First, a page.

Dinners with Édith

Two women nurtured my love of food when I was a young man: my mom, who persuaded me to go out into the world, try new things, and always keep an open mind, and Édith Lanthiez-Soyez, who taught me that an open mind is fine as long as you don't fill it with the wrong ideas. With my mom's encouragement, I decided to move to France to broaden my horizons, and after I arrived, Édith was there to make sure I broadened them only in the proper direction. On my return to the States, I brought with me a passion for French cooking and, thanks to Édith, a respect for the art of the French table. The advice of both of these women has long served me well. Lately, though, my thoughts have drifted back to the days I spent under the tutelage of Édith, who played a vital role in my culinary coming-of-age.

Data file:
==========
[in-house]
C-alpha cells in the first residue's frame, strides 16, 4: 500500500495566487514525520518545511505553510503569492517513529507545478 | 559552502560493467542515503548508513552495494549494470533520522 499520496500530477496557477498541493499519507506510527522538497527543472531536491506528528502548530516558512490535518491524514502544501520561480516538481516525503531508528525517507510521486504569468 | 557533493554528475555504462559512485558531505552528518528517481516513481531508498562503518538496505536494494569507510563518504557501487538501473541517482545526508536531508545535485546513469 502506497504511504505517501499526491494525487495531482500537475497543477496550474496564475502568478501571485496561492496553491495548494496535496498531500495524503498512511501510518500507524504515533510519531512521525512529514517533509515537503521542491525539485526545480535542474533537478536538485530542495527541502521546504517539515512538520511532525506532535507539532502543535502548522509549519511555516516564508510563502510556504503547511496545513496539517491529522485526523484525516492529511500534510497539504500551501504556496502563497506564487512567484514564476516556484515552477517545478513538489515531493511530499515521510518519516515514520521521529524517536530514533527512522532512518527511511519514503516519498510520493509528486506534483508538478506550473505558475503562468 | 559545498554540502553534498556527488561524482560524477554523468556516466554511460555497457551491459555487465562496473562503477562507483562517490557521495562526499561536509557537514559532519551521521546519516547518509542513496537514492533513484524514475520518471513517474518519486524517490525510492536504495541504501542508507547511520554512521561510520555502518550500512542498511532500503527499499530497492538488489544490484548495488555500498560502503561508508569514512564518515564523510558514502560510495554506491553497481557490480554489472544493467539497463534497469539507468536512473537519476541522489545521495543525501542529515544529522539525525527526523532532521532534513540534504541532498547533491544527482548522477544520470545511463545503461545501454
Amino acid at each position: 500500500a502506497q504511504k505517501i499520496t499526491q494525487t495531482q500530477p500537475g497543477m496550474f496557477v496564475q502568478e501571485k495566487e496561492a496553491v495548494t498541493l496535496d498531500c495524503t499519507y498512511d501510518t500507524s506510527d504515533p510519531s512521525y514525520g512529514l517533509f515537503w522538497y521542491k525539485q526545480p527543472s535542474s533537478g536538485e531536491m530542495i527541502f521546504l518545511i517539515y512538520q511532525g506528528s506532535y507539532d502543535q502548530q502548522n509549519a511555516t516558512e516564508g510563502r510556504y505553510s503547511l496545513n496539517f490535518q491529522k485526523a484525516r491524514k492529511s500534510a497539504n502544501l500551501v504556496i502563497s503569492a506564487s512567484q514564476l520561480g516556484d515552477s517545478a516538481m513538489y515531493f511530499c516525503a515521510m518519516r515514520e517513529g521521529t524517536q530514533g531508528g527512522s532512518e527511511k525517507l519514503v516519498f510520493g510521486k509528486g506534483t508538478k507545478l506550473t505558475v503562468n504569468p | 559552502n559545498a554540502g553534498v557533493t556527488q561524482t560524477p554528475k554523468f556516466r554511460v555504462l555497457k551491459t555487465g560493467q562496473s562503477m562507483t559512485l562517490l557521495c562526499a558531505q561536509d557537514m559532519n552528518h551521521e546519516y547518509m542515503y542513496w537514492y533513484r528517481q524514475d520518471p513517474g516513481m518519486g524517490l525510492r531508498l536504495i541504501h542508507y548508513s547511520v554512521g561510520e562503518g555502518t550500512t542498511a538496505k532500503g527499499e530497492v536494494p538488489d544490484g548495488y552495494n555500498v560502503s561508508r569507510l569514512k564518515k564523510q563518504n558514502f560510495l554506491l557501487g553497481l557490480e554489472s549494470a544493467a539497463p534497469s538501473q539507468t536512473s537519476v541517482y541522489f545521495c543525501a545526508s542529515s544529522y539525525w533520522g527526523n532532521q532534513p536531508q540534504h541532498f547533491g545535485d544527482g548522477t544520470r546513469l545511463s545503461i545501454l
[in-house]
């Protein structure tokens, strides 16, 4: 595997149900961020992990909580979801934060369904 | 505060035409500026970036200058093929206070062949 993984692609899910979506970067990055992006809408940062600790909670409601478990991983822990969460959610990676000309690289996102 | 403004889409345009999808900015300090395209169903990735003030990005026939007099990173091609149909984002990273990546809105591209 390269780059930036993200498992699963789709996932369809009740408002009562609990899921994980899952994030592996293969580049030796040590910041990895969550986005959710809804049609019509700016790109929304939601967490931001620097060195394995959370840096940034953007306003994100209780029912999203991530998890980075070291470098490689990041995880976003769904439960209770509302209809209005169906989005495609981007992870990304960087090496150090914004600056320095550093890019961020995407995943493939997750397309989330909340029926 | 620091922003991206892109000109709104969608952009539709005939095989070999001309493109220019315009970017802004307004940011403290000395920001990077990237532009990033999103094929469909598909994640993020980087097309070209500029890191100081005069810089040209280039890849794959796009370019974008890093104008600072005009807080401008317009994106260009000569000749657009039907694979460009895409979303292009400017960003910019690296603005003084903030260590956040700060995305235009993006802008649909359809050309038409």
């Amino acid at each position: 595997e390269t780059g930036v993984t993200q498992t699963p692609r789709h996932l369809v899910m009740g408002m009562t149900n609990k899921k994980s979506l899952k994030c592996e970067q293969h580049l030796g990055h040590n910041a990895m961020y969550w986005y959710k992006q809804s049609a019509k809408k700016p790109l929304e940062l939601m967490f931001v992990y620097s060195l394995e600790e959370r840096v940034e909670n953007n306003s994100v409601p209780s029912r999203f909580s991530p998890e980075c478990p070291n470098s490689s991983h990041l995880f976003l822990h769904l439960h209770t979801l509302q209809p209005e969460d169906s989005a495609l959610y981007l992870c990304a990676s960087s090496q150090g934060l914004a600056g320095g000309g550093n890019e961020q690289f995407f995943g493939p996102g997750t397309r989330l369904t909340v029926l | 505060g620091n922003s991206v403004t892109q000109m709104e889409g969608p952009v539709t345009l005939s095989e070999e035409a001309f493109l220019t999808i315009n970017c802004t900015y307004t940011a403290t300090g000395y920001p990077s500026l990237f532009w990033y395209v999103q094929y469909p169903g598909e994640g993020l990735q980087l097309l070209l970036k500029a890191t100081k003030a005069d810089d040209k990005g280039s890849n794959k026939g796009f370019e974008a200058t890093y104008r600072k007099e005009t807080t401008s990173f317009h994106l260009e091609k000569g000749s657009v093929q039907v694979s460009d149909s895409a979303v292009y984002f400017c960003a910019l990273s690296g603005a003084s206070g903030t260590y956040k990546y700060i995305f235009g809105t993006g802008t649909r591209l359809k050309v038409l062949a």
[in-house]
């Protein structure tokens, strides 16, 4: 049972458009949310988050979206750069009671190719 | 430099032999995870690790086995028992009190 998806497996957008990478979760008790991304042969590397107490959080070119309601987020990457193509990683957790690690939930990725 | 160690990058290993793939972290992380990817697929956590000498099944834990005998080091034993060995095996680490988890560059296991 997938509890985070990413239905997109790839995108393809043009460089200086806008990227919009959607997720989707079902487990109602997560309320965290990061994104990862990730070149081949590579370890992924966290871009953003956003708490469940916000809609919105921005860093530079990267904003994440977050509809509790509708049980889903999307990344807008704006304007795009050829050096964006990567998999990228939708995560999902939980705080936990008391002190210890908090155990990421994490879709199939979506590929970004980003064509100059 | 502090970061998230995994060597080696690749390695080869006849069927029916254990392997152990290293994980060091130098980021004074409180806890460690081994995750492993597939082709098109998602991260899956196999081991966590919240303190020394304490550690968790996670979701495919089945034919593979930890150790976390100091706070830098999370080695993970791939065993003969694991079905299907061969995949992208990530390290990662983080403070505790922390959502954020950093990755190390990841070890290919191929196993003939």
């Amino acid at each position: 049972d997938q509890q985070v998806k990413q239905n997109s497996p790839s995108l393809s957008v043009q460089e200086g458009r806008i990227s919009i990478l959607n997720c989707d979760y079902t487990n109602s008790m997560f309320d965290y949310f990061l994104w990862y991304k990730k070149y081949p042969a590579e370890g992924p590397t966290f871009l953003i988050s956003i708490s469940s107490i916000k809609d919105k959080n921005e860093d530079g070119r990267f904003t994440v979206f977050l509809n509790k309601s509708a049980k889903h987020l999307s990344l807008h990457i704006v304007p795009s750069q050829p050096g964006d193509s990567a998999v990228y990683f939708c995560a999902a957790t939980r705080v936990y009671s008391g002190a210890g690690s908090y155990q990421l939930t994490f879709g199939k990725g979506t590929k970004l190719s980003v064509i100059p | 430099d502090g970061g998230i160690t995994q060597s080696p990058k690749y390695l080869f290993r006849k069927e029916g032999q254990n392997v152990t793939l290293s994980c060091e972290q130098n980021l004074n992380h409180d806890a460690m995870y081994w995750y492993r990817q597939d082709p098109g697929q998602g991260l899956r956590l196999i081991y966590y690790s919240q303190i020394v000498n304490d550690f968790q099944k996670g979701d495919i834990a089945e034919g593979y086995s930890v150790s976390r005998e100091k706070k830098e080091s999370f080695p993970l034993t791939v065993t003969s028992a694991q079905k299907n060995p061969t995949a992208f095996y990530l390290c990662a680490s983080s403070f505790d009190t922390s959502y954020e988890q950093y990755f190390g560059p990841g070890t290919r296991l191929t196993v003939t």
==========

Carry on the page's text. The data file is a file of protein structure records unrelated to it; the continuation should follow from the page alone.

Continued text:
I first met Édith in 1986, when she came over from France to collect her 18-year-old son Eric, who had spent a month as an exchange student living with my family in suburban Chicago. A sturdy woman who spoke halting English in a gravelly voice, she was, and is, an exemplar of old-line French beliefs about eating and drinking. Raised in Cambrai, a city in the country's industrial north, she seldom dispensed flattery, and she spoke her mind plainly.